A new agreement which could allow data to flow safely between the European Union and the United States has been welcomed by cloud computing providers. But legal details of the Trans-Atlantic Data Privacy Framework have yet to be ironed out, and it may not bring about big changes for businesses deploying workloads on the major US cloud platforms.
The new EU-US data transfer framework was announced on Friday after talks between the EU and the US government that culminated during US President Joe Biden’s visit to Brussels. Announcing the agreement, Biden said it would “once again authorise transatlantic data flows that help facilitate $7.1trn in economic relationships”.
The legality of data transfers between Europe and America has been in limbo for almost two years after court action saw a previous agreement invalidated.
Earlier today Google Cloud, one of the big three public cloud providers, voiced its support for the new plan. “People want to be able to use digital services from anywhere in the world and know that their privacy is respected, and their information safe and protected,” said Marc Crandall, director and global head of privacy at Google Cloud, said. “This agreement acknowledges that reality: it commits the parties to a high standard of data protection while establishing a reliable and durable foundation for the future of internet services on both sides of the Atlantic.”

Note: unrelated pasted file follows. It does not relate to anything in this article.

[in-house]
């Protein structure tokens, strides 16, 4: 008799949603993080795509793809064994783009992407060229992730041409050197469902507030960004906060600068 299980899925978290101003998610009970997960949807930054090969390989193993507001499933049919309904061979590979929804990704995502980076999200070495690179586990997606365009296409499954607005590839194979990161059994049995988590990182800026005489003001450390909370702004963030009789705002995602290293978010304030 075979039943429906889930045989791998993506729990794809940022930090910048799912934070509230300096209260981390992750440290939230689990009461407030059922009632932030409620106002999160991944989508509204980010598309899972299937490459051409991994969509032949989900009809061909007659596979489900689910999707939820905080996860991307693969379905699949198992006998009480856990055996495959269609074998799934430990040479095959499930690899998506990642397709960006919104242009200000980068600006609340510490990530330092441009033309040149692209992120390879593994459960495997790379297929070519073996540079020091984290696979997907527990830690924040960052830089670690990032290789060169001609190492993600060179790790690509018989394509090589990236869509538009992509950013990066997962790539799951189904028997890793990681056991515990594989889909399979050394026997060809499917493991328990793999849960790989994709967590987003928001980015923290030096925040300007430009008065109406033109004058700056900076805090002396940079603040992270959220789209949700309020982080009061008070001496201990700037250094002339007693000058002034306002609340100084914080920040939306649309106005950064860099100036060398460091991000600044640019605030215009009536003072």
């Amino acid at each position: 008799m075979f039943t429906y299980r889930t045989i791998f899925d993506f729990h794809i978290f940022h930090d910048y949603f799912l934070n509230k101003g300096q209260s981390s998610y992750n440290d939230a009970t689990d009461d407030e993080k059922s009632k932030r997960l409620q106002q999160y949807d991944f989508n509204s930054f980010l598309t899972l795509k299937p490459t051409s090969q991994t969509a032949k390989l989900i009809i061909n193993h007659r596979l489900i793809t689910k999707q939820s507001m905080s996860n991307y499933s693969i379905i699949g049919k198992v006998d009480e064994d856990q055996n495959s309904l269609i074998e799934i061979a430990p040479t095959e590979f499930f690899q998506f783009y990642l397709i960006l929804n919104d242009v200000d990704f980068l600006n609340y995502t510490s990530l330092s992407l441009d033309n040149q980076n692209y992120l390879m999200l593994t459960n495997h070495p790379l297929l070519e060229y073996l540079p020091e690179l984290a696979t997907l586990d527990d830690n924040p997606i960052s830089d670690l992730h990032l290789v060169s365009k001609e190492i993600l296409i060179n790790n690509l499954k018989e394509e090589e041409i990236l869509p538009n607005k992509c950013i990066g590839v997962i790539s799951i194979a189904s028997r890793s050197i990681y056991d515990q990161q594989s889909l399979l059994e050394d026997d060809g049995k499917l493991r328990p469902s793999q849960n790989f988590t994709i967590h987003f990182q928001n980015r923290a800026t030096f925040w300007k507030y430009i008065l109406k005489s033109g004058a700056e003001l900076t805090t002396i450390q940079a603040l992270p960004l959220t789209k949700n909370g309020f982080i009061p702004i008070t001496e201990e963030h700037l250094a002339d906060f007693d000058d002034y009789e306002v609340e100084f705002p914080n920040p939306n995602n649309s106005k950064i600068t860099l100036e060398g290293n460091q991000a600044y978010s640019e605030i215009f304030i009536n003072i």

Google’s statement today follows a similar one issued last week by Microsoft in the wake of the agreement. “Microsoft applauds the European Commission and the US government for achieving this important milestone,” the company’s corporate vice president for global privacy and regulatory affairs and chief privacy officer, Julie Brill, said.
But legal experts who spoke to Tech Monitor are less convinced that the Trans-Atlantic Data Privacy Framework will solve cloud computing’s data transfer problems.
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Why does the EU-US data transfer framework need updating?
Two previous versions of the data transfer agreement, known as Safe Harbour and Privacy Shield, have been invalidated by the European Court. The most recent decision, in 2020, followed a case brought by privacy campaigner Max Schrems. The ruling in the Schrems II case declared the Privacy Shield was not compatible with Europe’s general data protection regulations (GDPR). This is because US law allows its government to requisition client data from companies on national security grounds, something which is prohibited under GDPR.
Since the ruling, transatlantic data transfers have continued using standard contractual clauses (SCCs), another legal mechanism that wasn’t invalidated by the Schrems II judgement, but these apply more stringent controls on how information is processed. These were updated by the EU last year, and have since been mimicked by the UK. Though it has been widely used for almost two years, the legitimacy of this method has yet to be tested in court.
The new framework will seek to put more stringent controls on how data can be collected for national security purposes, as well as compelling US law enforcement agencies to “adopt procedures to ensure effective oversight of new privacy and civil liberties standards”.
A new method for EU citizens to take action if their data is misused will also be put in place through an independent Data Protection Review Court that “would consist of individuals chosen from outside the US Government who would have full authority to adjudicate claims and direct remedial measures as needed”. This was a major bone of contention in the Schrems II case.
Is the Trans-Atlantic Data Privacy Framework compatible with GDPR?